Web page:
AUSTIN (KXAN) — Next week’s Republic of Texas Biker Rally brings hundreds of thousands of motorcyclists to Austin.

This year, a special bike will be there — a 1992 Harley Davidson Softail Springer. What makes it so special?

Three months ago, seven men took it apart. Ever since then, they’ve been making it new, putting a touch on it that only seven veterans would know how to.

“This bike doesn’t look anything now like it did in February,” said Krystal Hess, executive director of Motorcycle Missions.

Motorcycle Missions is close to her heart. In fact, she says motorcycles in general helped change her life.

“Motorcycles make my heart happy. I founded Motorcycle Missions about a year and a half ago. I did it because I went through a tragedy a few years ago and my saving grace was discovering motorcycling both working on motorcycles and riding them. They’ve been therapeutic for me so I wanted to help others find therapeutic value in a motorcycle,” Hess said.

It’s a collaboration with Motorcycle Missions, ROT Rally, Cycle Refinery and Voodoo Vintage Motorcycles — teaching veterans and first responders how to build a bike piece by piece and hopefully restore their lives as well.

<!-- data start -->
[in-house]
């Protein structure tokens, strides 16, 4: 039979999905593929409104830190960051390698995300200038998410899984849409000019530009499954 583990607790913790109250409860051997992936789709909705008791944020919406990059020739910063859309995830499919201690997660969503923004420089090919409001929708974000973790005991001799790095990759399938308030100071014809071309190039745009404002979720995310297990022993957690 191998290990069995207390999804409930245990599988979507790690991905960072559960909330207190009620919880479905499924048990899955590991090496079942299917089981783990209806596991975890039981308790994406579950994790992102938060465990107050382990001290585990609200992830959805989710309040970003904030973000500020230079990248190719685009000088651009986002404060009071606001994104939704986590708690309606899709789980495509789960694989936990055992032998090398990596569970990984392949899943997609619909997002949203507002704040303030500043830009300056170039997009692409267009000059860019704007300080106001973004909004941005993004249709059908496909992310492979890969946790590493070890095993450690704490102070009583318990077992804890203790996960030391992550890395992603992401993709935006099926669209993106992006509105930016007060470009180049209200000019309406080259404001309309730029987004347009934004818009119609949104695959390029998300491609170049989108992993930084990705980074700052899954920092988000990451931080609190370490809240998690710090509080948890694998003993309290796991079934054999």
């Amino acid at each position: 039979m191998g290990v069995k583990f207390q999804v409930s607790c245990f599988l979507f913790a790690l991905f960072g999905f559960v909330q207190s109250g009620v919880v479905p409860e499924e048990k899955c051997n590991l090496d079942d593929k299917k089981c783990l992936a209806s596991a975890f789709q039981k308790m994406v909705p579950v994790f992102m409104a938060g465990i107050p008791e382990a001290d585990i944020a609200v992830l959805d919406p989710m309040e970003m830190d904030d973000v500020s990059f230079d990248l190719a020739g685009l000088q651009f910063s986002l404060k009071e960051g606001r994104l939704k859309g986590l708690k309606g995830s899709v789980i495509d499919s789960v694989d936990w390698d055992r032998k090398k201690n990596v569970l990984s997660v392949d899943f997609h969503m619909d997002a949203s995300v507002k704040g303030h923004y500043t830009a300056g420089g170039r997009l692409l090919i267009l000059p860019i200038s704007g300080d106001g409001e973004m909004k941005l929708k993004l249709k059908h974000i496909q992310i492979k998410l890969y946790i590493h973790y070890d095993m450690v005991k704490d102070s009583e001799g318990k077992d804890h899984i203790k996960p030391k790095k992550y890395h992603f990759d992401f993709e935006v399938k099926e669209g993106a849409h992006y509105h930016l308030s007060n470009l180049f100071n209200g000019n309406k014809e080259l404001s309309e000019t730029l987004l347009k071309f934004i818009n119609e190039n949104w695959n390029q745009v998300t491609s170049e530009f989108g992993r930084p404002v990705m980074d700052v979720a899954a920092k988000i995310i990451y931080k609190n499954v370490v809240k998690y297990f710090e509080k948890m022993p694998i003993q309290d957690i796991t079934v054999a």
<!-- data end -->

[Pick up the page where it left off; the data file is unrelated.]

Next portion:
“We’re all very kind of mission-oriented so we are happy to dive into it and see it through to the end,” said John Lawton.

Lawton first enlisted in the Marine Corps in California and went on to Purdue University. He got commissioned out of Purdue and became a helicopter pilot in the Marine Corps for 13 years and deployed to Iraq four times.

He suffers from PTSD, so for him this process has been his antidote to stress. In fact he prefers to call it post-traumatic growth.

“You can’t undo memories, but I think you can learn to deal with them and I think this is a good coping mechanism here,” Lawton said.

And in true heroic fashion, the bike built by vets will be given to another vet. After the bike is revealed Saturday, June 3 at Cowboy Harley Davidson of Austin, it will then be raffled off to any veteran who attends the ROT Rally.

Months of work and pride representing more than a motorcycle. They say it stands for brotherhood.

“Honestly these are the people that understand what I’ve been through and I understand what they’ve been through so that’s the nice part,” Lawton said.